Do you see some similarities between what was described above and what you see in your child when he/she attempts to read?
The end objective of reading is to have comprehension. In the case of dyslexia, most children could not even read, let alone have any comprehension. And so, we continue drilling them in phonics, hoping that they will eventually get it and is able to decode.
I am not about to invalidate the merits of phonics. It has its place in the process of acquiring literacy for most people. But we need to acknowledge that while it works for some, it may not work for others, dyslexics being one such group. My daughter struggled with phonics and many parents have shared the same observations. If that’s the case, giving them more phonics programme isn’t going to work for them.
What do you need to consider before you buy into any phonics programmes?
You may have heard this before: when something is repeated often enough, it gets perceived as the truth.
There are some misconceptions about learning difficulties that are accepted by parents as the truth and so they figured there is nothing they can do about it and accepted things as they are.
It is important for us to question what we are reading or hearing. Don’t just accept what you’ve been told, especially if you have a nagging suspicion that something does not sound quite right.
The mistakes we see a dyslexic make when reading, such as omissions, substitutions, insertions and reversals, are as a result of disorientation.
Disorientation causes perceptual distortions in our various senses: vision, hearing, balance/movement and sense of time.
Just like the idea depicted in the picture, dyslexics need a way to ‘refresh’ their sensory perceptions so that they can turn off the disorientation, and have accurate perception.
In the world of learning disabilities, such as dyslexia, disorientation causes perceptual distortion which explains many of the symptoms of dyslexia.
When I was first shown this comic strip, I could see how it aptly illustrated what disorientation is like for someone with learning disabilities; experiencing an alternate reality.
You and I have also experienced disorientation. A classic example is when you are sitting in a stationary vehicle and another vehicle next to you moves, creating the false perception that you are moving.
The difference is that our disorientation does not so much as affect our day-to-day functioning. But to a dyslexic, they encounter disorientation so frequently that it impacts their learning.
Dyslexics think primarily in pictures or images, as opposed to thinking in words, and they learn differently.
Some educators still focus on what dyslexics can’t do, i.e. processing sounds of letters and words, and try to get them to do it through drills and repetitions.
This leads to confusion as they try to figure out the sounds and read laboriously, the end result of which are frustration and lack of comprehension of what they just read.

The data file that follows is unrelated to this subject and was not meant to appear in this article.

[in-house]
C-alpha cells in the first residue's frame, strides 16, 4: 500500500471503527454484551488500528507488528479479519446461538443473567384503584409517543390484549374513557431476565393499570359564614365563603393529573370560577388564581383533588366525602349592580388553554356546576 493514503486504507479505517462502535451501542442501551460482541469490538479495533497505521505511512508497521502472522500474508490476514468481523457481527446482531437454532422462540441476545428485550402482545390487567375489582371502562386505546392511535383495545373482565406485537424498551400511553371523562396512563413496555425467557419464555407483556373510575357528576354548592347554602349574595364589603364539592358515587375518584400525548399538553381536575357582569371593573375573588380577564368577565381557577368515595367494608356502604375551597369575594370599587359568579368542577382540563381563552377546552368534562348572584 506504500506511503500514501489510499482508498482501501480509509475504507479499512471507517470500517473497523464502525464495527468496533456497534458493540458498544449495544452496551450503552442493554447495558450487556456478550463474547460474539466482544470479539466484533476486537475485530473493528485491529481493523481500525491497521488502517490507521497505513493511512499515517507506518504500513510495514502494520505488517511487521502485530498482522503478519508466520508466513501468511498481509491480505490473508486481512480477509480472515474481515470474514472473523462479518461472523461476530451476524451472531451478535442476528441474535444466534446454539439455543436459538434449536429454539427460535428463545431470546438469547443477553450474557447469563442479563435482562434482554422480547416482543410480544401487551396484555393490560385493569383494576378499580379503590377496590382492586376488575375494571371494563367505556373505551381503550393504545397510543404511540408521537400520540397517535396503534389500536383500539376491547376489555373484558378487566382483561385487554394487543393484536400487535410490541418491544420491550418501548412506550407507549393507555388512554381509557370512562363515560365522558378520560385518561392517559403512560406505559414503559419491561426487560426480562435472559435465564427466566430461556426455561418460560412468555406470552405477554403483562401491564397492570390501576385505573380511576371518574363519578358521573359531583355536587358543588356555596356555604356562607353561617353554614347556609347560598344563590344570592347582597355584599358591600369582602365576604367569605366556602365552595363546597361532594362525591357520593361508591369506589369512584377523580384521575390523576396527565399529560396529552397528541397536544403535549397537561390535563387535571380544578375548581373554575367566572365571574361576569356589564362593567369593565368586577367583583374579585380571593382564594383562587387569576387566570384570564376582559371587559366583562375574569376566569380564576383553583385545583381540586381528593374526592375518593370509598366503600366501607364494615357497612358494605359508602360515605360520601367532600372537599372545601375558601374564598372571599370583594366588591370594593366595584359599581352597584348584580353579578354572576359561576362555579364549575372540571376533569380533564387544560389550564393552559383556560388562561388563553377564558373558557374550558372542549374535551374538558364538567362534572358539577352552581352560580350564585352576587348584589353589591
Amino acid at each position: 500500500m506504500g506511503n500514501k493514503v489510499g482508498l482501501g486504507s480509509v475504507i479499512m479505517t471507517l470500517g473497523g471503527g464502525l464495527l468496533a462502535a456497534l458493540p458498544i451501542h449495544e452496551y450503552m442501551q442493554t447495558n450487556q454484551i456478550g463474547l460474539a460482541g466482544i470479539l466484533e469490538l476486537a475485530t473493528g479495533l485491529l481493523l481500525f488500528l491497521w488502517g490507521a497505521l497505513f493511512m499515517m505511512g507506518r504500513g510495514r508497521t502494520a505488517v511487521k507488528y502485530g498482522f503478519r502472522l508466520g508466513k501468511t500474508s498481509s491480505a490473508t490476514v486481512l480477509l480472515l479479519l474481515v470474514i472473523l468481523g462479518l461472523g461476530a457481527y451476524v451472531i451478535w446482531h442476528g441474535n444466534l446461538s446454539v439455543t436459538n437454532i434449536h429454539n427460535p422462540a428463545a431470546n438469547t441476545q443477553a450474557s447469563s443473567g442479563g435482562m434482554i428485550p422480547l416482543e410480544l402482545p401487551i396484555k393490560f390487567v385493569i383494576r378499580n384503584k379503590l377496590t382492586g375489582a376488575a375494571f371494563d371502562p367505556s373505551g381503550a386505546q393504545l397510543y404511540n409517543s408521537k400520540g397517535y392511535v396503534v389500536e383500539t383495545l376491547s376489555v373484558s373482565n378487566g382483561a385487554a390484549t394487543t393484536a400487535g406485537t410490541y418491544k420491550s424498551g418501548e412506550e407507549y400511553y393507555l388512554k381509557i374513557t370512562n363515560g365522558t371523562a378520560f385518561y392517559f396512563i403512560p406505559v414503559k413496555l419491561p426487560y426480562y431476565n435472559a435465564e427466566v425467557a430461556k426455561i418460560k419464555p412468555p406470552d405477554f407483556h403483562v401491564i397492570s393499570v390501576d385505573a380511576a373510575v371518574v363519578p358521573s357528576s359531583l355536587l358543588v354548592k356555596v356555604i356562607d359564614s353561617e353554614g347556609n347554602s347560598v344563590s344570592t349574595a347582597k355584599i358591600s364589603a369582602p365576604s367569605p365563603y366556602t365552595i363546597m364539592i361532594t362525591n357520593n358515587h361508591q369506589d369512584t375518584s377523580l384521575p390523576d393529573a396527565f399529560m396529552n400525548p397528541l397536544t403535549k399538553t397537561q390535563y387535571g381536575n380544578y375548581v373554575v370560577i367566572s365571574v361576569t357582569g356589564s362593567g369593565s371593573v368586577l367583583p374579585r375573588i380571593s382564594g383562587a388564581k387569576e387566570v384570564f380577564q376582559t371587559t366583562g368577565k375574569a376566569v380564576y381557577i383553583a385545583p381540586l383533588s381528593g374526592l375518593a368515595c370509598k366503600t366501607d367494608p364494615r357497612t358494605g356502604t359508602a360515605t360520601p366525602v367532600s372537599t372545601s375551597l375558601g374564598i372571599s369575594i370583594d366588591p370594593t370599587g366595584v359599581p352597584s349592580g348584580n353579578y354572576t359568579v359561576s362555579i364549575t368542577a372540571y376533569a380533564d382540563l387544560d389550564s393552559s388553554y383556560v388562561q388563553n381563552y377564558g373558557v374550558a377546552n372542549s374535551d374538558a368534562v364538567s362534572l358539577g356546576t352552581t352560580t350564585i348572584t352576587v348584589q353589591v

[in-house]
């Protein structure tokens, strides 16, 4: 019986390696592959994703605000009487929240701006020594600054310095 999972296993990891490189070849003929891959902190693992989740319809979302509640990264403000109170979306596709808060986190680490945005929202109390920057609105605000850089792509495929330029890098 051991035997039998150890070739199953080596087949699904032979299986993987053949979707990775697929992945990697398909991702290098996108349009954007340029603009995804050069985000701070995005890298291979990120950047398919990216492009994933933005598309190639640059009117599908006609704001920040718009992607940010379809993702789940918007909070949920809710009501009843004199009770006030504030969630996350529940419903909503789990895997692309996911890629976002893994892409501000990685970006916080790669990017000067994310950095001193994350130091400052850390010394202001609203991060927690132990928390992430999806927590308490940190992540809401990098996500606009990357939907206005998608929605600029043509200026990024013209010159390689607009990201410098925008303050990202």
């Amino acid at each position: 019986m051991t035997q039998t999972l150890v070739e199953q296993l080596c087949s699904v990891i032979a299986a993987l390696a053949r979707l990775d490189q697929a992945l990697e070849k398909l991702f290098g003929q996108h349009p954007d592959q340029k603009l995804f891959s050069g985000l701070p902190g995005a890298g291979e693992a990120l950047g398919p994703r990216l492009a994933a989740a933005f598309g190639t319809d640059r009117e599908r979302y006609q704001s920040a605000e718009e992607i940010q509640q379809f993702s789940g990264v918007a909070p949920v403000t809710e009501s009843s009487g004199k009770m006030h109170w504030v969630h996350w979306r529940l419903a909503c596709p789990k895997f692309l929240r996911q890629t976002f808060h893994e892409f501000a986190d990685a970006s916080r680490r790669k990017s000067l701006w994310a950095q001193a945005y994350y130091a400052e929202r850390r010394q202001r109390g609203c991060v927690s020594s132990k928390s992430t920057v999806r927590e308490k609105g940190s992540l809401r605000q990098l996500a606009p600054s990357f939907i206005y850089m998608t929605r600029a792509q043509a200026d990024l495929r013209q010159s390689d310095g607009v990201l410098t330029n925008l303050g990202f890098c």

They need an alternative way of learning. If the current way is not working for your dyslexic child, perhaps it’s time to change.
This picture illustrates what dyslexics see when they are disorientated.
Disorientation is a state in which the brain is not receiving what the eyes see or what the ears hear; the balance and movement sense is altered and the time sense is either speeded up or slowed down. In other words, dyslexics experience perceptual distortions of their senses when they are in a disoriented state.
Dyslexics get confused when they encounter words or symbols they do not have a picture of (dyslexics are picture thinkers as opposed to word thinkers). When their threshold for confusion is reached, they will disorientate in order to try and make sense of the word or symbol.
When what they are trying to figure out is a real object, such as a chair, it does not matter where they are mentally perceiving it from when disoriented. The chair will still be a chair.
But if they are looking at symbols such as the letter ‘b’, depending on where they are mentally perceiving the letter from, the letter may appear to be a ‘d’, ‘p’, or ‘q’, therefore leading to mistakes when reading, writing or spelling.
There is a place that allows dyslexics to have accurate perception when dealing with texts and when they know where that place is, they are able to turn off the disorientation at will, and remove the feeling of confusion.
Whenever I interact with parents and ask how their children are doing, they will usually reply, ‘making progress’.
If you have an option, would you want your child to be making progress or closing the gap? Can you see the difference shown in the graph above? If a child is making progress, he or she may still be falling behind.
The phrase ’making progress’ is misleading and should be very concerning to parents who hear this description of their children. Children with dyslexia cannot be just ‘making progress’.
Many parents have the misconception that their dyslexic child is dealing with some complex learning difficulties that will need long term interventions and that they will not do as well as their peers. This need not be the case. It is possible for your child to close the learning gap and eventually catch up with his or her peers.
It is important to recognise the cause of the dyslexic symptoms and to remove that cause. In other words, the starting point is not to teach a child how to learn but to remove what is preventing their ability to learn. Once that obstacle is removed, then easeful learning can take place.